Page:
Australia has the highest age-standardized incidence rate for all cancers in the world and one of the countries with substantial cancer screening programs. Against this backdrop, several pharma companies are conducting clinical trials related to cancer drugs in the country. Among these, Roche continues to be a key player with the highest number of clinical trials in oncology indications, says GlobalData, a leading data and analytics company.
Ms. Sasmitha Sahu, Pharma Analyst at GlobalData, comments: “Despite high incidence rates, mortality rate is low in Australia due to early and extensive screening. Owing to the government’s greater focus on managing cancer, patients can gain access to good diagnostic facilities, healthcare and novel cancer therapies. Participation in clinical trials ensures early access to unapproved novel therapies.”
According to GlobalData’s Pharma Intelligence Center, Roche is followed by Merck and Co and Bristol-Myers Squibb in terms of the number of trials in oncology in Australia as of 21 April 2020.
Roche Australia is claimed to invest around A$44m (US$34m) every year in research and development activities. The company has the highest number of trials in hematologic cancer followed by breast cancer, lung cancer, gastrointestinal cancer, and solid tumors.
In 2019-20, Australia announced a 10-year investment plan of A$5bn (US$3.9bn) for the Medical Research Future Fund (MRFF), which includes A$614m (US$474m) for rare cancers and diseases for supporting research, more clinical trials, improved access to clinical trials and the development of health innovations for cancer. Moreover, to accelerate cancer research in Australia, Cancer Australia’s Priority-driven Collaborative Cancer Research Scheme (PdCCRS) has so far awarded A$153m (US$117.8m) for research on a broad range of cancers including breast, colorectal and multiple myeloma.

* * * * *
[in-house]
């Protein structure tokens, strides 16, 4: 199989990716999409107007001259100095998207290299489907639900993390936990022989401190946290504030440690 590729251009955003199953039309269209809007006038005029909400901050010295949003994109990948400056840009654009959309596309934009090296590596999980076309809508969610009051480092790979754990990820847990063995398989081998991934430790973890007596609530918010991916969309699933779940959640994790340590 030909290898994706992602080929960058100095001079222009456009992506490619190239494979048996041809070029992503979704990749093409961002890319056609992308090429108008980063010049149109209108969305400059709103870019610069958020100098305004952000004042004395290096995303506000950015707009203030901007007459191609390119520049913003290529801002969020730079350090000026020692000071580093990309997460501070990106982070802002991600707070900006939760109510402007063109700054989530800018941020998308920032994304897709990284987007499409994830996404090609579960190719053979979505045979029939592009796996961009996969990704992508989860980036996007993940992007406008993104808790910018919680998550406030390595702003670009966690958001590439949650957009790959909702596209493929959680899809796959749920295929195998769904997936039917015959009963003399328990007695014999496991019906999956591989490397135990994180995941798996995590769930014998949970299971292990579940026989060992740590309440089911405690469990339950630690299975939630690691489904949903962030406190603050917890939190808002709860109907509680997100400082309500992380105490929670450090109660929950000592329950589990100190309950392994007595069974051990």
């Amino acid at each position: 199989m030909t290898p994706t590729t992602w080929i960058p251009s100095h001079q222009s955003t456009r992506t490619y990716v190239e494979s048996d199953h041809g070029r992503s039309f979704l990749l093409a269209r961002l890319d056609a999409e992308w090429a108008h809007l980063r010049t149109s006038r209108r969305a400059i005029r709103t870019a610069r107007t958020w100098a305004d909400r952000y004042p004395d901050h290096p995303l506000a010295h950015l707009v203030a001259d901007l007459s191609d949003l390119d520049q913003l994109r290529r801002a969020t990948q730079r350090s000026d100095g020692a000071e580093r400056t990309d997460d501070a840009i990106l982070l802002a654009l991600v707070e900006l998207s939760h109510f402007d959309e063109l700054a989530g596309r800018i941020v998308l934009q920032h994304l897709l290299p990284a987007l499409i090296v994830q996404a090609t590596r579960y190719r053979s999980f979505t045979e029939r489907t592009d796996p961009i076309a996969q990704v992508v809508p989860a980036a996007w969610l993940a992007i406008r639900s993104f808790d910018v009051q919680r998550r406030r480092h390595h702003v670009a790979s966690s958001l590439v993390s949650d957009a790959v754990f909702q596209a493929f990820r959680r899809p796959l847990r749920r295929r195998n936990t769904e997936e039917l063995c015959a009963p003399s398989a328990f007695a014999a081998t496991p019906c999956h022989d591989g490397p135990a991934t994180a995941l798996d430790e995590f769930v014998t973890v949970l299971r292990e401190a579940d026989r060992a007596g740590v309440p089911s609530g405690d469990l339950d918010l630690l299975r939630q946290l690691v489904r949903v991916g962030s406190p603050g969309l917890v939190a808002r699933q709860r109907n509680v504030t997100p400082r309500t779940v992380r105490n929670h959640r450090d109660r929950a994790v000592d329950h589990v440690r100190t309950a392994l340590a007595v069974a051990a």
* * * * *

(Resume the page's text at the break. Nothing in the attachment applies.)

In addition, A$6.6bn (US$5.1bn) has been earmarked for cancer research over four years from 2020-21 to 2023-24. The government announced new medicines funding guarantee in the 2020 budget and a 10-year Australian Cancer Plan in 2021 to improve outcomes for Australians affected by cancer.
Ms. Sahu adds: “Research focus on cancer is very high in Australia with the government establishing the MRFF and the PdCCRS to fund and drive cancer research. Roche continues to leverage the favorable cancer research landscape and government support in Australia.”
Moreover, the Australian Therapeutic Goods Administration (TGA) is now part of the US FDA’s Project Orbis (collaborative review effort for oncology products) along with Health Canada, which will further expedite the approval of novel cancer therapies, thereby allowing the simultaneous launch in Australia.
Ms. Sahu concludes: “Historically, regulatory filings in Australia were done somewhat later than that in the US and EU, which was responsible for delayed launch in Australia. Concurrent submissions, reviews and approvals facilitate earlier access to drugs and further help pharma companies avoid delays due to regulatory hurdles.”